4. Slavery. Ah, all those dedicated slaves of Livy and Valerius Maximus. Right. The interesting thing is that the show doesn't disguise the violence of slavery and cruelty of Roman masters and mistresses, but it more or less has slaves as completely passive or dedicated to their master. And it has no interest in how they act when they're not in their owners' presence. In fact, slaves are shown as the Romans would have wanted: extensions of their masters with no desires of their own and no interest in even passive resistance. Keith Bradley would probably roll his eyes.

Date: 2007-01-23 05:42 am (UTC)
From: [identity profile] queenofthorns.livejournal.com
It's not boring at all - I love reading these little insights that you provide!

Maybe if they'd had more time, they could have gotten into the slaves' stories a little more? (I think the problem with Eirene is that Chiara Mastalli didn't speak very much English, so they basically had to make her mute for most of the first season. And I wish we'd seen a little more of Posca - or Atia's slave who seems kind of, well, less excited about his mistress!)

Date: 2007-01-23 08:51 am (UTC)
From: [identity profile] lesbiassparrow.livejournal.com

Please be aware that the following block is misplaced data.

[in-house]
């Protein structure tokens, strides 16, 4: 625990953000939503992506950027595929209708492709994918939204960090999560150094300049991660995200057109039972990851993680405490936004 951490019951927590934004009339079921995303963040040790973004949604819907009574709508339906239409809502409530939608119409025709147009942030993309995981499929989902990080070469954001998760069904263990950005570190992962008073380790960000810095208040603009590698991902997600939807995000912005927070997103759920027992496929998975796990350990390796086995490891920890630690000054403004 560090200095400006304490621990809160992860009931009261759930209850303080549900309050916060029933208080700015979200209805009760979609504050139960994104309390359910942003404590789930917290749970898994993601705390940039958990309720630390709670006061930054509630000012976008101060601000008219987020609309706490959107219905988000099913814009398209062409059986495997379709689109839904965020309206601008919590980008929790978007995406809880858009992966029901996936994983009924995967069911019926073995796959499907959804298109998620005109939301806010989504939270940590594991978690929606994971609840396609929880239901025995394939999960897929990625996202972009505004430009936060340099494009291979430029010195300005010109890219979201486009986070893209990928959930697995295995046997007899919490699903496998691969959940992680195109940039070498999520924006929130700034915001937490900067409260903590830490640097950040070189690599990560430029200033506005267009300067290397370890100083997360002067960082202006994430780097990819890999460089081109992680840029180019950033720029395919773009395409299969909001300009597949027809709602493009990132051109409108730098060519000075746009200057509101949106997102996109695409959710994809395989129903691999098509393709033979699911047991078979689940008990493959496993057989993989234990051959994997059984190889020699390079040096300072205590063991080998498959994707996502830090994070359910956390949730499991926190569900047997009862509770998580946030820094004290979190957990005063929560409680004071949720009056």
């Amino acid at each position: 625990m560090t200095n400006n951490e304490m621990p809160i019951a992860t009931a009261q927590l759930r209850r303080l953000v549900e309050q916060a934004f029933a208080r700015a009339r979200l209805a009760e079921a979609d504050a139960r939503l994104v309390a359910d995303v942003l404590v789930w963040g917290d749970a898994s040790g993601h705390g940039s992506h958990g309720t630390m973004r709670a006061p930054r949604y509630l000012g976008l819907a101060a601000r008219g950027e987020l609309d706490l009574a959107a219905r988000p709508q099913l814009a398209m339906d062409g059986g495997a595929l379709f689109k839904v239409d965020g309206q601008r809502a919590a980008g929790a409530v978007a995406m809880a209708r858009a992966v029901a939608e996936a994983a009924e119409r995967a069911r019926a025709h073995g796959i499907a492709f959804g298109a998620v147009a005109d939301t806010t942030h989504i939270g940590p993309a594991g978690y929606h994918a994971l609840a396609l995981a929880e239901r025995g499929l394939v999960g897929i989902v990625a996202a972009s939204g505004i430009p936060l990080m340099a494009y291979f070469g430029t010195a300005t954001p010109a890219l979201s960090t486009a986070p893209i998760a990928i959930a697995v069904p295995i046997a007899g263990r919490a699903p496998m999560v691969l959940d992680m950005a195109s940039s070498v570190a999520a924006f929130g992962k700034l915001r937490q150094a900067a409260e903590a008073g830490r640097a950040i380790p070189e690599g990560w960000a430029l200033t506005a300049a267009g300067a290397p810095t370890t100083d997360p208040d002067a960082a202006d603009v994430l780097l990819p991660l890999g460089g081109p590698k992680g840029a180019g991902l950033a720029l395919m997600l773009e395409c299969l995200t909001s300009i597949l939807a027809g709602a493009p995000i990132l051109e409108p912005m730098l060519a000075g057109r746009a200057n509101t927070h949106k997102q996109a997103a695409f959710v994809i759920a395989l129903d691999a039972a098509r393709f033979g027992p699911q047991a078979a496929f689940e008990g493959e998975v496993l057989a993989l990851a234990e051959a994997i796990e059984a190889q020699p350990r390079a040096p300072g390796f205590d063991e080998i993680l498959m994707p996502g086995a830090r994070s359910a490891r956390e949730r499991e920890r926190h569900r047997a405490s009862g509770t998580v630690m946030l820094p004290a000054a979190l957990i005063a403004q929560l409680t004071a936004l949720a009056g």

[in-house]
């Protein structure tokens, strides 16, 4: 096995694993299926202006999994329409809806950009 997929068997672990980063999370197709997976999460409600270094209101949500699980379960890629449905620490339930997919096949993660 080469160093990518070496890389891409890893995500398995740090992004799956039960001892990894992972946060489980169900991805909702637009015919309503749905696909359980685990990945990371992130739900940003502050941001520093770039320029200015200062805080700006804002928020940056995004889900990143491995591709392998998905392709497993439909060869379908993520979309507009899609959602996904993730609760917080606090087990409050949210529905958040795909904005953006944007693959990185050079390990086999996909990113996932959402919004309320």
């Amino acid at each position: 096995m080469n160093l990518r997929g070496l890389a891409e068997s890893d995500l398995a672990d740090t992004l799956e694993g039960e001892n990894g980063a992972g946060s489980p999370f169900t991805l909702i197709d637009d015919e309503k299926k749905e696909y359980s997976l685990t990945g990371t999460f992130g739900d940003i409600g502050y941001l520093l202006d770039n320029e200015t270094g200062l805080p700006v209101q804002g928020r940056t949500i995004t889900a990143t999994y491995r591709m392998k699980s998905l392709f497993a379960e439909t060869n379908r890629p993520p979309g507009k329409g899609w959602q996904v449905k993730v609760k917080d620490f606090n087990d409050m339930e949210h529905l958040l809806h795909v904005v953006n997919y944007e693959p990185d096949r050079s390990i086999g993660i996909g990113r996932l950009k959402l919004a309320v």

I didn't know about the English barrier thing with Eirene. I guess that there isn't time to do everything, and who knows where they will end up with some of the stories. I am not necessarily looking for a huge plot-line but given the percentage of the Roman population which were slaves it seems a little odd to just make them wallpaper.

Date: 2007-01-23 06:19 am (UTC)
From: [identity profile] raincitygirl.livejournal.com
I had a longer reply,b ut LJ ate it. As regards the slaves, I imagine some would take the total passivity route, either as a survival tactic or because they're relatively privileged and know it, but it's awfully convenient for the writers that the only slaves who have any part at all to play in the narrative are those who efface their own personalities. Particularly since history suggests that slave uprisings occurred pretty regularly.